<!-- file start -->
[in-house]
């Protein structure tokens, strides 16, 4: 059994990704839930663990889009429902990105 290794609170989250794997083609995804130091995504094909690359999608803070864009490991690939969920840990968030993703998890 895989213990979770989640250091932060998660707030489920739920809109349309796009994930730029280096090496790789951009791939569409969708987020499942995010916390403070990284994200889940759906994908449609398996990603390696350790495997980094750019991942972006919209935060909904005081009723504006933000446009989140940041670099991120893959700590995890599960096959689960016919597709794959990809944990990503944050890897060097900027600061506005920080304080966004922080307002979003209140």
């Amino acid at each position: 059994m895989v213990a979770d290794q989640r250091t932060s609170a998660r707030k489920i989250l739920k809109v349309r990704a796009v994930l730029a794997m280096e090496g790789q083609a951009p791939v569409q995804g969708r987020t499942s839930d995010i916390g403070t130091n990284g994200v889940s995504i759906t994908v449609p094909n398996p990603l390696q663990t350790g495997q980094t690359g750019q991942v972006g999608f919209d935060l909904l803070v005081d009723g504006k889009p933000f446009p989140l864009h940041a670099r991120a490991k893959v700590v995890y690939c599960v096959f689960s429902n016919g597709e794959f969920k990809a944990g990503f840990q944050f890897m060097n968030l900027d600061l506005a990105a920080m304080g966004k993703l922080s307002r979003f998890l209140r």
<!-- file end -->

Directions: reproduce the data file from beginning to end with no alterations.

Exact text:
[in-house]
């Protein structure tokens, strides 16, 4: 059994990704839930663990889009429902990105 290794609170989250794997083609995804130091995504094909690359999608803070864009490991690939969920840990968030993703998890 895989213990979770989640250091932060998660707030489920739920809109349309796009994930730029280096090496790789951009791939569409969708987020499942995010916390403070990284994200889940759906994908449609398996990603390696350790495997980094750019991942972006919209935060909904005081009723504006933000446009989140940041670099991120893959700590995890599960096959689960016919597709794959990809944990990503944050890897060097900027600061506005920080304080966004922080307002979003209140």
């Amino acid at each position: 059994m895989v213990a979770d290794q989640r250091t932060s609170a998660r707030k489920i989250l739920k809109v349309r990704a796009v994930l730029a794997m280096e090496g790789q083609a951009p791939v569409q995804g969708r987020t499942s839930d995010i916390g403070t130091n990284g994200v889940s995504i759906t994908v449609p094909n398996p990603l390696q663990t350790g495997q980094t690359g750019q991942v972006g999608f919209d935060l909904l803070v005081d009723g504006k889009p933000f446009p989140l864009h940041a670099r991120a490991k893959v700590v995890y690939c599960v096959f689960s429902n016919g597709e794959f969920k990809a944990g990503f840990q944050f890897m060097n968030l900027d600061l506005a990105a920080m304080g966004k993703l922080s307002r979003f998890l209140r």